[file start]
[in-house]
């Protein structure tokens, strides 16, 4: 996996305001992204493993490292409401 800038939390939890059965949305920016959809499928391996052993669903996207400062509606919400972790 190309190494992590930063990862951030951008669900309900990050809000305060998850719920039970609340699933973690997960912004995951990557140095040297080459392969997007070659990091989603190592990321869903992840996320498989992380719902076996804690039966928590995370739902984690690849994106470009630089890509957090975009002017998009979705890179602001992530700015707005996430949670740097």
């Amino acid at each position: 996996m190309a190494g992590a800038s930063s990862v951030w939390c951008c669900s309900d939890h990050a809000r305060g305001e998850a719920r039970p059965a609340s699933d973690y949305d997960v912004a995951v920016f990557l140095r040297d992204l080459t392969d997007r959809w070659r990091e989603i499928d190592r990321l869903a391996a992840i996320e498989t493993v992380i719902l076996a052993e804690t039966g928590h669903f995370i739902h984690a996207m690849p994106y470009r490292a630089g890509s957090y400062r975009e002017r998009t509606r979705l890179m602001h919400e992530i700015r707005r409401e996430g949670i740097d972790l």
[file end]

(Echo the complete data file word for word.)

[in-house]
């Protein structure tokens, strides 16, 4: 996996305001992204493993490292409401 800038939390939890059965949305920016959809499928391996052993669903996207400062509606919400972790 190309190494992590930063990862951030951008669900309900990050809000305060998850719920039970609340699933973690997960912004995951990557140095040297080459392969997007070659990091989603190592990321869903992840996320498989992380719902076996804690039966928590995370739902984690690849994106470009630089890509957090975009002017998009979705890179602001992530700015707005996430949670740097």
């Amino acid at each position: 996996m190309a190494g992590a800038s930063s990862v951030w939390c951008c669900s309900d939890h990050a809000r305060g305001e998850a719920r039970p059965a609340s699933d973690y949305d997960v912004a995951v920016f990557l140095r040297d992204l080459t392969d997007r959809w070659r990091e989603i499928d190592r990321l869903a391996a992840i996320e498989t493993v992380i719902l076996a052993e804690t039966g928590h669903f995370i739902h984690a996207m690849p994106y470009r490292a630089g890509s957090y400062r975009e002017r998009t509606r979705l890179m602001h919400e992530i700015r707005r409401e996430g949670i740097d972790l």